INTERBREW/ASPIRAVI DEAL TO GENERATE BIOELECTRICITY FROM BREWERY WASTE WATER.
Interbrew built a water purification plant on the site of its Leuven brewery in 1980, regarded at the time as revolutionary by virtue of the degree to which biological processes are applied in the water purification process. Water purification capacity of 15,000 m[sup.3]/day and 30 tonnes COD/day, corresponds to purification capacity for a city of 350,000 inhabitants. Up to 2004, waste water purification was exclusively aerobic: waste water was purified using biological organisms (activated sludge) which feed on and thereby remove waste elements from the water. The water ultimately produced meets quality standards for discharge into surface water. However, this process had the disadvantage of requiring a lot of energy and the production large quantities of sludge.
In order to reduce the impact of water purification on the environment, it was decided in 2004 to further develop the process, which now breaks down into two parts: anaerobic pre-purification with production of biogas and processing of this biogas into electricity and heat. This implies the integration of an additional stage in the process: before being treated in the existing water purification installation, waste water is first purified through an "anaerobic process", in an environment bereft of oxygen. There are three advantages to anaerobic purification: instead of transforming food substances (pollution) into biomass (sludge) and CO2, produced by the breathing of aerobic bacteria, anaerobic bacteria form biogas (composed of CH4 and CO2). This biogas can in turn be put to good use. Since waste water is anaerobicly pre-purified, energy consumption in the ensuing aerobic stage is significantly reduced. Moreover, anaerobic organisms grow much more slowly, cutting down on the production of sludge which must in turn be treated.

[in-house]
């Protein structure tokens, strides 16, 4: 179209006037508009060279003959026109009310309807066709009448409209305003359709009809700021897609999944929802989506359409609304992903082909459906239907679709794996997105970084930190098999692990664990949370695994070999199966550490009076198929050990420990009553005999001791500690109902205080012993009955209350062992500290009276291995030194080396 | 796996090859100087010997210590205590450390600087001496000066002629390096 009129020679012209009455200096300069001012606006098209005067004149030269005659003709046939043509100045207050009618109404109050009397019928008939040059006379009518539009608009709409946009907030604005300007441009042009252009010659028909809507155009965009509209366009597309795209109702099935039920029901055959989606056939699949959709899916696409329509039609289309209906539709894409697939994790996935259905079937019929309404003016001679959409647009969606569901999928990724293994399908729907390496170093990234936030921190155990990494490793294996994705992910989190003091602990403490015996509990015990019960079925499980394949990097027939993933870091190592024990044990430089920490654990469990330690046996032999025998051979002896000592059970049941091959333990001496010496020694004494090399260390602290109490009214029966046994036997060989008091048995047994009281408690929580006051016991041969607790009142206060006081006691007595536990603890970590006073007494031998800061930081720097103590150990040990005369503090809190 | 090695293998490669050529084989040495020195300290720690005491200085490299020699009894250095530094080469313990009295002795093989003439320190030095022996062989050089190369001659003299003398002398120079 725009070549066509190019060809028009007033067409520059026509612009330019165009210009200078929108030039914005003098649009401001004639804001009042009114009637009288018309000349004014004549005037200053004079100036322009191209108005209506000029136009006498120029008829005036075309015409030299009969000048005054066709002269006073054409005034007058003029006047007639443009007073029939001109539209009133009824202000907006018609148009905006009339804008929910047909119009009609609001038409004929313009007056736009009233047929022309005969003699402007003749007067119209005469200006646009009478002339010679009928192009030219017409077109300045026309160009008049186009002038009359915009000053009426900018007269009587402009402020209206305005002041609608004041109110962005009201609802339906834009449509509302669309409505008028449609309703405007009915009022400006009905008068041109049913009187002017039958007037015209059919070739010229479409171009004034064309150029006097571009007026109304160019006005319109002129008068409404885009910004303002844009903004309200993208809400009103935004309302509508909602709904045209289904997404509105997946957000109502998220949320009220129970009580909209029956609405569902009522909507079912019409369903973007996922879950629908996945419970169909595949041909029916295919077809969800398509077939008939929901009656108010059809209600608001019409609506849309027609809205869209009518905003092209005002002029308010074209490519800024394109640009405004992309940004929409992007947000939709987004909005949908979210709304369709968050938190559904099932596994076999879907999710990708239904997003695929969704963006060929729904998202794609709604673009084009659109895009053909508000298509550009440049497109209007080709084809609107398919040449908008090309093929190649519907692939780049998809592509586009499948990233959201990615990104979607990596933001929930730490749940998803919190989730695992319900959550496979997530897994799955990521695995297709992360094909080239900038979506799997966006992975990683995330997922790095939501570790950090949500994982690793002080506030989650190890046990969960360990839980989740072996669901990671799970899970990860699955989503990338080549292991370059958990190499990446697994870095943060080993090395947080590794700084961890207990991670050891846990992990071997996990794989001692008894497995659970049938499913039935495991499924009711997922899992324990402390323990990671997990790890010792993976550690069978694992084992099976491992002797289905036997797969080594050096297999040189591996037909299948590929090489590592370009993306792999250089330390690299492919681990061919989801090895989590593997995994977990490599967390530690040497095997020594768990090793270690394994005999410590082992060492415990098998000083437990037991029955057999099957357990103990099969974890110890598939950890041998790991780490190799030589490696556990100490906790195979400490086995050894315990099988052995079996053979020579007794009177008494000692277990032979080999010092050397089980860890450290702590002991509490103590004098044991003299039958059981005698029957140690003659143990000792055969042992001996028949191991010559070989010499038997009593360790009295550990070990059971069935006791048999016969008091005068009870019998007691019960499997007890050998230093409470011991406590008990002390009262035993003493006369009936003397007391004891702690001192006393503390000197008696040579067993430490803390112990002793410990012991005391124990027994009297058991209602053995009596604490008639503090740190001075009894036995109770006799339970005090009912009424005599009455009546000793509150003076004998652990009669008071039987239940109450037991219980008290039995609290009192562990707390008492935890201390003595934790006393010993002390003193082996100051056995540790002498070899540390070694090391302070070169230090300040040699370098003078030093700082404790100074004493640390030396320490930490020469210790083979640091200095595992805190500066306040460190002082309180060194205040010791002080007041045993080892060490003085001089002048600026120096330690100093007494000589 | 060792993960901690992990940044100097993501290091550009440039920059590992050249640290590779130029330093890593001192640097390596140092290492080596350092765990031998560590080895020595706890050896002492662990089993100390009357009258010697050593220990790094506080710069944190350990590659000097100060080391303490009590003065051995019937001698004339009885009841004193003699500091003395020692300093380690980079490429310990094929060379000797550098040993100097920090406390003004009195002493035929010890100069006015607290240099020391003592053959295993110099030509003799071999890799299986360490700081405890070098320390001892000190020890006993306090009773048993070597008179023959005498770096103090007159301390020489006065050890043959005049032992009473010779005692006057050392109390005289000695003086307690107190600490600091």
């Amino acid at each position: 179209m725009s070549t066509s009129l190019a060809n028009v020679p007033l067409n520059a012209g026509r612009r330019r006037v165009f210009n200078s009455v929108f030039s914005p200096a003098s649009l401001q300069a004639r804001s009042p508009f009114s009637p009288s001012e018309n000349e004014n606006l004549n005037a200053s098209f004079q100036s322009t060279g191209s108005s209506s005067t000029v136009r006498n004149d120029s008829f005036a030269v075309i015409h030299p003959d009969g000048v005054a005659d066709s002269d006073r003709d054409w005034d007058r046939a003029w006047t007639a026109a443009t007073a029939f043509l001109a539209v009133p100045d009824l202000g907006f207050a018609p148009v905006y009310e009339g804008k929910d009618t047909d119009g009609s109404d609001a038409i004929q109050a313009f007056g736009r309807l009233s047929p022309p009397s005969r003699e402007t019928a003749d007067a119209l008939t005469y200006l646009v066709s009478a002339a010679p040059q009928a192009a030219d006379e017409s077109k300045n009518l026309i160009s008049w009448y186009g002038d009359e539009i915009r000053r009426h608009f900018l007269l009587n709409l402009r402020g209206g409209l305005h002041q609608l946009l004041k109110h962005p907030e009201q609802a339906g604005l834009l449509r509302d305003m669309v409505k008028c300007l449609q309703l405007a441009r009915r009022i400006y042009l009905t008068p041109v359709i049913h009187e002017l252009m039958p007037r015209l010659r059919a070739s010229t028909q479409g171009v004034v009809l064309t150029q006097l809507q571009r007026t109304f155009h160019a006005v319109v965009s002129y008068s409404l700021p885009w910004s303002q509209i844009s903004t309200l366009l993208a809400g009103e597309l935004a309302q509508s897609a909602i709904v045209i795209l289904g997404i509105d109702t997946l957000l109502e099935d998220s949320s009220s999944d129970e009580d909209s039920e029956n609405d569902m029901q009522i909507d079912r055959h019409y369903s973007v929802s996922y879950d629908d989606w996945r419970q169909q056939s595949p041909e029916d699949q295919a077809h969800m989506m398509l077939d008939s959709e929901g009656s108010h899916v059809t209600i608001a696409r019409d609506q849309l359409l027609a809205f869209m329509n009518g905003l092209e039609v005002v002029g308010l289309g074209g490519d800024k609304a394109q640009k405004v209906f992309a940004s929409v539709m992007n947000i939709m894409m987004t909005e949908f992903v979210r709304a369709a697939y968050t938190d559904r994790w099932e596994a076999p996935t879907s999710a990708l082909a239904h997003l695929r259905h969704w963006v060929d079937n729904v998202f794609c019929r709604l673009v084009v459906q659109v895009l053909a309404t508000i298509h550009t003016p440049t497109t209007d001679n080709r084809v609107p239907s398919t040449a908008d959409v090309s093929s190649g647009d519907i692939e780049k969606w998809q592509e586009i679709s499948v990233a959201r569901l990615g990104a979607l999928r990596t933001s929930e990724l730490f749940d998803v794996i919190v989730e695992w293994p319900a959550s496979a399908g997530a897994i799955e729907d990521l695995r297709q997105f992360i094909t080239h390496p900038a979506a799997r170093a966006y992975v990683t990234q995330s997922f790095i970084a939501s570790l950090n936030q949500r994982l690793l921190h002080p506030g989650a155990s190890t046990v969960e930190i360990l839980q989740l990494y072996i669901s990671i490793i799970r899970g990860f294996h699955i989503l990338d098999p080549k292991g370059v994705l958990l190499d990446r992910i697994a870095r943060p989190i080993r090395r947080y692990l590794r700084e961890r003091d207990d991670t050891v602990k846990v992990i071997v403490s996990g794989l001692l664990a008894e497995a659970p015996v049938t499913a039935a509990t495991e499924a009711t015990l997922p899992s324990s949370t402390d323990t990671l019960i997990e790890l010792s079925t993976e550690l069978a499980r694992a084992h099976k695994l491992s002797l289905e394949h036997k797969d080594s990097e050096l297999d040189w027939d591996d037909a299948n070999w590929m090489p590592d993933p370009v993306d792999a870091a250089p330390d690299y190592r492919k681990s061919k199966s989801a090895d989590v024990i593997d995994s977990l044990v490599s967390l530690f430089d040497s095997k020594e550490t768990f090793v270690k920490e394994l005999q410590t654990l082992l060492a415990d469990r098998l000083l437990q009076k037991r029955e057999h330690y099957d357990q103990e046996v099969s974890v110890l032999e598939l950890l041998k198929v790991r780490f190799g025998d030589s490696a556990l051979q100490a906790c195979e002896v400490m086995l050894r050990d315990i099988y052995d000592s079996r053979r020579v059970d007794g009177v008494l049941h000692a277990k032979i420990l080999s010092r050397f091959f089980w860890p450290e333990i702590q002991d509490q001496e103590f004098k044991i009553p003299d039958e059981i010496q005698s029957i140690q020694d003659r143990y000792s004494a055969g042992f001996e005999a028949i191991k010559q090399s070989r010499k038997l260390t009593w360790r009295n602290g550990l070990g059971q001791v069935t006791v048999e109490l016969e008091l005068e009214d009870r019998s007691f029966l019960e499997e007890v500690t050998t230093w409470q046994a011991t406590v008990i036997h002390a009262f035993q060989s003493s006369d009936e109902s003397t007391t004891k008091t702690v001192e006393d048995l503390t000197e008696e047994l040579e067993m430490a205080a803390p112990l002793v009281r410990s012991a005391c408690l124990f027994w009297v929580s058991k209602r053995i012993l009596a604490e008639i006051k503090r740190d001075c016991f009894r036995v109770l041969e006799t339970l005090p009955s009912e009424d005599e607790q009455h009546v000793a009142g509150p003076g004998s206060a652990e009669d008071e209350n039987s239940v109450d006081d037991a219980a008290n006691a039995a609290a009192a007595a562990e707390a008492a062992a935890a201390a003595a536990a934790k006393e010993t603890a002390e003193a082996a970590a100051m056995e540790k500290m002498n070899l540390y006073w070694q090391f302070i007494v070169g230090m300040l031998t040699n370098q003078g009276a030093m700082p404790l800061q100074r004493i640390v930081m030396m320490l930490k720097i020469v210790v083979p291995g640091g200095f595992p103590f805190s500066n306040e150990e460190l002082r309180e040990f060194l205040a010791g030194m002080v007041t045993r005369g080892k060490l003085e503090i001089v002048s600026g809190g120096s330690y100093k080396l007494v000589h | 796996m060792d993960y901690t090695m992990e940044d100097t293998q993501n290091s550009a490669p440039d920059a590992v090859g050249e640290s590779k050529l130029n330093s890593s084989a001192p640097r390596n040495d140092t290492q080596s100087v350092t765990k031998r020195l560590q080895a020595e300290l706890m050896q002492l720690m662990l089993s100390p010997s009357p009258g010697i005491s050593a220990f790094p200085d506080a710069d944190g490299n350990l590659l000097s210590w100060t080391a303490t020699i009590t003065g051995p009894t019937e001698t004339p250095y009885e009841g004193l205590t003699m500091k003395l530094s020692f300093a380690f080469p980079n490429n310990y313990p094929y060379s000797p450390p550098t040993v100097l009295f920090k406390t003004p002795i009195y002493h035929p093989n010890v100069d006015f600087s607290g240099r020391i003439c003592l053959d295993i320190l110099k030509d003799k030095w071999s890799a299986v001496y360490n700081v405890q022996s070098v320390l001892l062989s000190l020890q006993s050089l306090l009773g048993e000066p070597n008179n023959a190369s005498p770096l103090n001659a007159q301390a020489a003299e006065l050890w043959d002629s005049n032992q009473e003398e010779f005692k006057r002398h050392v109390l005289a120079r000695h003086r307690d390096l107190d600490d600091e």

Transforming biogas into electricity and heat.
The biogas produced during the anaerobic process can be valorised in various ways. At its Leuven plant, Interbrew has chosen with Aspiravi to use the biogas to produce electricity by means of a biogas motor. Aspiravi is responsible for the development of the project, investment and exploitation of the recycling of biogas. The biogas is initially treated in a rinsing column to meet the motor's quality specifications. Thereafter, a 570m[sup.3] intermediate storage reservoir serves to control fluctuations in biogas production and guarantee stable operation of the motor. Finally, the purified biogas is transformed into electricity and heat in the motor. The estimated quantity of electricity that can be produced is equivalent to the annual consumption of about 1,500 households. This electricity is used fully by production departments at the Leuven brewery. The heat is meanwhile used to optimise anaerobic purification yields. Since mid-2003, significant efforts have been made to ensure intelligent consumption of energy and water. The Leuven brewery has also signed an energy contract with public authorities and has pledged to pursue the optimisation of energy consumption over the coming years. The first fruits of these efforts were reaped in 2004: compared with 2003, water consumption was down 15% and electricity consumption down 14% as a result of anaerobic purification.
* Interbrew Belgium: InBev was established through the merger of Interbrew and Ambev (Brazil) and employs 3,430 staff in Belgium. InBev is the world's largest brewer in volume terms. Interbrew Belgium has a diverse portfolio of 44 brands (notably: Beck's, Jupiler, Stella Artois, Hoegaarden, Leffe and Belle-Vue), four production centres (Leuven, Liege - Jupiler, Hoegaarden and Brussels), 8 distribution centres and 2 distribution hubs.
* Aspiravi: is a Belgian company involved in project development, investment and exploitation of environmentally-friendly renewable energy production installations. The company currently operates 41 wind turbines, 4 biogas motors, 2 small-scale hydro-power plants and 20 co-generation installations in Flanders, Belgium.
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|Date:||Mar 11, 2005|
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